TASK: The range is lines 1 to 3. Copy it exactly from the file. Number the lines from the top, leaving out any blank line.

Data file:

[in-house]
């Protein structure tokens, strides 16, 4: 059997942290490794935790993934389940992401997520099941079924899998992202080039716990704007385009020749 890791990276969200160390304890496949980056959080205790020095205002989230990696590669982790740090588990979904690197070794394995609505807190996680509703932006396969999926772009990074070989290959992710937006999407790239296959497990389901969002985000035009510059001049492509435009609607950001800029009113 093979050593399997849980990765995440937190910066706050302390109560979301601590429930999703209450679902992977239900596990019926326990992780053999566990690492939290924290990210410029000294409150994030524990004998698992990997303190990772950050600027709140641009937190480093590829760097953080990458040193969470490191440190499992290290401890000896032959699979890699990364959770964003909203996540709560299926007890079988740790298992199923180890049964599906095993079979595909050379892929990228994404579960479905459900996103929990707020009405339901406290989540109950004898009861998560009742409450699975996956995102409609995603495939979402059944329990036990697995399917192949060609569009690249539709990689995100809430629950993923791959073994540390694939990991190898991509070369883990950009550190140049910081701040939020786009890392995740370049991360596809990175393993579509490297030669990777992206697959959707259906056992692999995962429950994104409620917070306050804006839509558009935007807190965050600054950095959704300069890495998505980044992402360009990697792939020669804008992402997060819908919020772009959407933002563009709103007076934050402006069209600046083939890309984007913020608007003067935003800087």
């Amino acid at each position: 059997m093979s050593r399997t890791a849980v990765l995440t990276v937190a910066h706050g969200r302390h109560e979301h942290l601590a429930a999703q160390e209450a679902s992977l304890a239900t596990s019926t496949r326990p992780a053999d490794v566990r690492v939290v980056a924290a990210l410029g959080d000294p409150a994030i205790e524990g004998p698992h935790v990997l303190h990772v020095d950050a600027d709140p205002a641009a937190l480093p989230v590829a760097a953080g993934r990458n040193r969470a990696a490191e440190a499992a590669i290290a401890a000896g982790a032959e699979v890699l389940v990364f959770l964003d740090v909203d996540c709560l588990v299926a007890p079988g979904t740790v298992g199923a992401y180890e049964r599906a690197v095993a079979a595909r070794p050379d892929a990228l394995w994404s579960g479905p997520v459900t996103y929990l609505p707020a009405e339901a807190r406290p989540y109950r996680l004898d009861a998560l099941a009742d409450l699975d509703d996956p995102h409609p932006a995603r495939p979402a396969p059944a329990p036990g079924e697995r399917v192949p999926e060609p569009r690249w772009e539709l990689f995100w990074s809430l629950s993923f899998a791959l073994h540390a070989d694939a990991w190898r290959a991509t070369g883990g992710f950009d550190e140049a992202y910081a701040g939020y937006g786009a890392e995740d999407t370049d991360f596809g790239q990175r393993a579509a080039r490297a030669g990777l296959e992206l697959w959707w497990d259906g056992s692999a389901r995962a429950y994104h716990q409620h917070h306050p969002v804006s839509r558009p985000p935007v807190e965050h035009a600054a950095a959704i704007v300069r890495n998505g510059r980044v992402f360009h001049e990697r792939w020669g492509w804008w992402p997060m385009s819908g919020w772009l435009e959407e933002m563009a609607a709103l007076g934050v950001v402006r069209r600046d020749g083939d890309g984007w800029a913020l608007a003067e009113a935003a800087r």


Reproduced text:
[in-house]
């Protein structure tokens, strides 16, 4: 059997942290490794935790993934389940992401997520099941079924899998992202080039716990704007385009020749 890791990276969200160390304890496949980056959080205790020095205002989230990696590669982790740090588990979904690197070794394995609505807190996680509703932006396969999926772009990074070989290959992710937006999407790239296959497990389901969002985000035009510059001049492509435009609607950001800029009113 093979050593399997849980990765995440937190910066706050302390109560979301601590429930999703209450679902992977239900596990019926326990992780053999566990690492939290924290990210410029000294409150994030524990004998698992990997303190990772950050600027709140641009937190480093590829760097953080990458040193969470490191440190499992290290401890000896032959699979890699990364959770964003909203996540709560299926007890079988740790298992199923180890049964599906095993079979595909050379892929990228994404579960479905459900996103929990707020009405339901406290989540109950004898009861998560009742409450699975996956995102409609995603495939979402059944329990036990697995399917192949060609569009690249539709990689995100809430629950993923791959073994540390694939990991190898991509070369883990950009550190140049910081701040939020786009890392995740370049991360596809990175393993579509490297030669990777992206697959959707259906056992692999995962429950994104409620917070306050804006839509558009935007807190965050600054950095959704300069890495998505980044992402360009990697792939020669804008992402997060819908919020772009959407933002563009709103007076934050402006069209600046083939890309984007913020608007003067935003800087």
């Amino acid at each position: 059997m093979s050593r399997t890791a849980v990765l995440t990276v937190a910066h706050g969200r302390h109560e979301h942290l601590a429930a999703q160390e209450a679902s992977l304890a239900t596990s019926t496949r326990p992780a053999d490794v566990r690492v939290v980056a924290a990210l410029g959080d000294p409150a994030i205790e524990g004998p698992h935790v990997l303190h990772v020095d950050a600027d709140p205002a641009a937190l480093p989230v590829a760097a953080g993934r990458n040193r969470a990696a490191e440190a499992a590669i290290a401890a000896g982790a032959e699979v890699l389940v990364f959770l964003d740090v909203d996540c709560l588990v299926a007890p079988g979904t740790v298992g199923a992401y180890e049964r599906a690197v095993a079979a595909r070794p050379d892929a990228l394995w994404s579960g479905p997520v459900t996103y929990l609505p707020a009405e339901a807190r406290p989540y109950r996680l004898d009861a998560l099941a009742d409450l699975d509703d996956p995102h409609p932006a995603r495939p979402a396969p059944a329990p036990g079924e697995r399917v192949p999926e060609p569009r690249w772009e539709l990689f995100w990074s809430l629950s993923f899998a791959l073994h540390a070989d694939a990991w190898r290959a991509t070369g883990g992710f950009d550190e140049a992202y910081a701040g939020y937006g786009a890392e995740d999407t370049d991360f596809g790239q990175r393993a579509a080039r490297a030669g990777l296959e992206l697959w959707w497990d259906g056992s692999a389901r995962a429950y994104h716990q409620h917070h306050p969002v804006s839509r558009p985000p935007v807190e965050h035009a600054a950095a959704i704007v300069r890495n998505g510059r980044v992402f360009h001049e990697r792939w020669g492509w804008w992402p997060m385009s819908g919020w772009l435009e959407e933002m563009a609607a709103l007076g934050v950001v402006r069209r600046d020749g083939d890309g984007w800029a913020l608007a003067e009113a935003a800087r």